Updated 20 February 2017

Young, beautiful and pre-diabetic

Thought only overweight and unhealthy people suffered from diabetes? Think again.

Magda van Rooyen, a fit 25-year-old attorney from Durbanville, Cape Town, was diagnosed with glucose intolerance two years ago.

This condition, also known as pre-diabetes, occurs when your glucose reading/blood sugar level is above normal, but still below the number that is needed to identify diabetes. It means that although her pancreas still produces insulin, her body doesn't absorb the sugar which then gathers in the blood.

How it happened

Magda has always been a moderately active person with no weight issues, in fact, she did modelling when she was younger.

While studying towards her LL.B at the Nelson Mandela Metropolitan University in Port Elizabeth (formerly known as UPE), Magda developed some alarming symptoms.

"I started gaining weight, so I ate less, but I just gained more and more weight," she says. "I was always tired and it felt like I had flu all the time… my eyes also felt funny, but being a student I thought I may just be partying too much."

She finally went to see a doctor who did a blood glucose test, and at age 22 Magda was diagnosed as being insulin resistant.

Why it happened

The impression exists that only overweight people, or those with an unhealthy lifestyle suffer from diabetes. So why did it happen to Magda?

It is commonly known that diabetes is passed on through the genes. Magda was prone to diabetes because her grandmother suffered from type 1 diabetes – that's when your body stops producing insulin altogether and a person has to inject themselves with insulin. This genetic disposition, combined with some other factors lead to this healthy young woman suffering from insulin resistance.

Another contributing factor was Polycystic Ovary Syndrome (PCOS). Once she was informed of the insulin resistance, her doctor also referred her to a gynaecologist who found this condition, commonly associated with insulin resistance and diabetes.

Doctor's orders

In order to control her above normal blood sugar levels, her doctor prescribed an oral diabetes medicine called Glucophage.

Because blood sugar levels go hand in hand with food intake, she also saw a dietician who prescribed a low GI diet - which is high in slow energy-releasing carbohydrate foods. "She told me not to look at it as a diet, but a lifestyle. It's not something you do to lose weight and then go on with your regular lifestyle."

In addition to the low GI diet, she also started taking daily walks.

Adapting to a new lifestyle

"Initially it (the new diet) was a very big adjustment. I had to eat six times a day, so I had to start planning my meals. I had to get up early, have breakfast, prepare lunch and two snacks – it took a lot of my time."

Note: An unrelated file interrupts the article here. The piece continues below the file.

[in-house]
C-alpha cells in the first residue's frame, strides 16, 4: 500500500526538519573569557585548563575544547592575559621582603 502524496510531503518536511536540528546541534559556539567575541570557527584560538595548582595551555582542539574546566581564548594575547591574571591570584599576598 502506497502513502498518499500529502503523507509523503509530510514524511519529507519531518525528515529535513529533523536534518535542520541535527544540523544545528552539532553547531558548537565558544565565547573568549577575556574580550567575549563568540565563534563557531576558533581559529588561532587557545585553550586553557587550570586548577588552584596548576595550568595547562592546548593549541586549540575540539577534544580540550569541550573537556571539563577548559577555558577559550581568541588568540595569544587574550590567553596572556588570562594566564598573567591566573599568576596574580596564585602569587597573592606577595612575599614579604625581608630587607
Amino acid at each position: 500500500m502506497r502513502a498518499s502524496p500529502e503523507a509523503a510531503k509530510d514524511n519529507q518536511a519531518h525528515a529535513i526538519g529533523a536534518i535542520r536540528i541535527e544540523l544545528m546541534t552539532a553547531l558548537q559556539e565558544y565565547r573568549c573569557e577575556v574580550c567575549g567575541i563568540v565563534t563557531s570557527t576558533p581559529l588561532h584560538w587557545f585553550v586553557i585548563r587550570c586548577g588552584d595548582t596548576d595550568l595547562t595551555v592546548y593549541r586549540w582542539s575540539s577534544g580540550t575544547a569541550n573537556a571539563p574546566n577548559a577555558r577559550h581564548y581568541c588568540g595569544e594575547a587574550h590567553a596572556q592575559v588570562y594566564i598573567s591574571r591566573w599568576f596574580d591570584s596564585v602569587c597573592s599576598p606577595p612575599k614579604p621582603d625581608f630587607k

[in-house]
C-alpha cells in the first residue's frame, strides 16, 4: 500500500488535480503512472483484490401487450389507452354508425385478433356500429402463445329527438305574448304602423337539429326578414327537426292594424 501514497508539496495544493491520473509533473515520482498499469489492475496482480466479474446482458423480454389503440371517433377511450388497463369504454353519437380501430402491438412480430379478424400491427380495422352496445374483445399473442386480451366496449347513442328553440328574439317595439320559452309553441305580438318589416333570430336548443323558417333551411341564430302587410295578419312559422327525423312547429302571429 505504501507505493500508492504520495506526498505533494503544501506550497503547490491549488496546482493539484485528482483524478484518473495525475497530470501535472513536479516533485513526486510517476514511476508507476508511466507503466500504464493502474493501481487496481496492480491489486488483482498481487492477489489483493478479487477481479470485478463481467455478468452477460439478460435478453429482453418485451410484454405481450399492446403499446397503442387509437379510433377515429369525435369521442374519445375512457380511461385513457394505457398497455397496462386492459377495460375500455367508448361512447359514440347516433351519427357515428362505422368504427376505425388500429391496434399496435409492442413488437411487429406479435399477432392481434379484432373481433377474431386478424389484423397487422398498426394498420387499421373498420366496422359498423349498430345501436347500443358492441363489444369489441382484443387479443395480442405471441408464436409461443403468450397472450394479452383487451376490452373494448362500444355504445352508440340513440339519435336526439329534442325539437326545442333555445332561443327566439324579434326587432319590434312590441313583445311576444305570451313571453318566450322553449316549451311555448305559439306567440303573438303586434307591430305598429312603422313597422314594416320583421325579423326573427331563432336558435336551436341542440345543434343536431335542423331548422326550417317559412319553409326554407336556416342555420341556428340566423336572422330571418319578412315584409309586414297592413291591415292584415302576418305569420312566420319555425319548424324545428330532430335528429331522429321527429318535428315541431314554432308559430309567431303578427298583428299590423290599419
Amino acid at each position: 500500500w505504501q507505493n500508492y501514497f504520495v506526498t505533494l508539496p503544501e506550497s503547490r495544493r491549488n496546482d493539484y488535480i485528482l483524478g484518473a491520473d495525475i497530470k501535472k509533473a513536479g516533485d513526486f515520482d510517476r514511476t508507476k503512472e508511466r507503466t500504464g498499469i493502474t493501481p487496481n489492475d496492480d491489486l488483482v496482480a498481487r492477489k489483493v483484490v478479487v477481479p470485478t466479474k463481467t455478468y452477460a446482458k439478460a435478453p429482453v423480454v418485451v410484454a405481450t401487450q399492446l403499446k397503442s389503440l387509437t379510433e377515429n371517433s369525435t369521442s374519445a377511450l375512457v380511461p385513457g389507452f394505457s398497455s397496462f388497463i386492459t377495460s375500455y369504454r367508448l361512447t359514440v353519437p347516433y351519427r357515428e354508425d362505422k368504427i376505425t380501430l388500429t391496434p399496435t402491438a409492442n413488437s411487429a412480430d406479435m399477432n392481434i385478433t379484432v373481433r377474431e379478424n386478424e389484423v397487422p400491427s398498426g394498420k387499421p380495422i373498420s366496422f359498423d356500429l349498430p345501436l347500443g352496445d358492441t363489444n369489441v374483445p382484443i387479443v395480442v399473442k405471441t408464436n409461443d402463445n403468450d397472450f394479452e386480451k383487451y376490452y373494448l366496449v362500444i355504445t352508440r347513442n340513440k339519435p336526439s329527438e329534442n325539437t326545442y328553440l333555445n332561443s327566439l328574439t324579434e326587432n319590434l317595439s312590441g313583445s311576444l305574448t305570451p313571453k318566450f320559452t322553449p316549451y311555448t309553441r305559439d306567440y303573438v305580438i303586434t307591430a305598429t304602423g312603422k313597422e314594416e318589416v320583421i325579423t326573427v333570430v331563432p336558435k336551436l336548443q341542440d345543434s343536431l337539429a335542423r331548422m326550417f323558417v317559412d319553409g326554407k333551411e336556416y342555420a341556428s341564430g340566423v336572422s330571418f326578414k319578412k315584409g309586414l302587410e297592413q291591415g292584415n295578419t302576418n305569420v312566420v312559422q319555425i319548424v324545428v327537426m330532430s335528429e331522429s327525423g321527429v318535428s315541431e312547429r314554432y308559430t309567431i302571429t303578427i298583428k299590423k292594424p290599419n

The first thing she did was to throw out all the food she was not supposed to eat. "I cleaned out my cupboards and bought everything new," tells Magda.

Adapting to living with insulin resistance also affected her socially. "You can't just go and grab a bite with friends." She had to consider when she ate and of course also what she ate.

With the medication, diet and exercise she immediately started losing weight. Now she has shaken off all the extra kilos and her weight is under control.

Her life two years down the line

Now, two years after being diagnosed with glucose intolerance, Magda has completely embraced this new, healthier lifestyle – and it shows.

She is still on the low GI diet, and still does weekly exercise. "I feel good and my energy levels are high," she says. "If I don't eat right, my body lets me know."

But is it fun to be on a permanent diet?

"Do you know how much food you have to eat to have six meals a day? I'm never hungry – in fact I'm always full."

She admits that there are a few things she has had to cut from her diet that she craves from time to time.

"I miss chocolate a lot," she admits. But low GI food can be very tasty. One Christmas she made a low GI dessert and without knowing it was a healthier dessert, everybody loved it.

She also used to love her wine, but it contains a lot of sugar. Luckily Drosdy Hof has a range of Weighless-endorsed wines that are suitable for diabetics.

The secret to her success

She admits that you have to put some effort into this lifestyle. "I'm very attentive when I go shopping. None of the first three ingredients of a product should contain sugar – anything ending in the letters "ose" – glucose, fructose, etc."

She advises people with a similar condition to be attentive to food labels – "often advertising gimmicks on labels say 'no sugar added', but if you look at the ingredients it actually contains a lot of glucose".

Advice: "Avoid the stuff you're not supposed to eat. If you have it in the house, throw it out. If it's not there, you can't eat it."

(Wilma Stassen, Health24, February 2008)



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Dr. May currently works as a fulltime endocrinologist and has been in private practice since 2004. He has a variety of interests, predominantly obesity and diabetes, but also sees patients with osteoporosis, thyroid disorders, men's health disorders, pituitary and adrenal disorders, polycystic ovaries, and disorders of growth. He is a leading member of several obesity and diabetes societies and runs a trial centre for new drugs.

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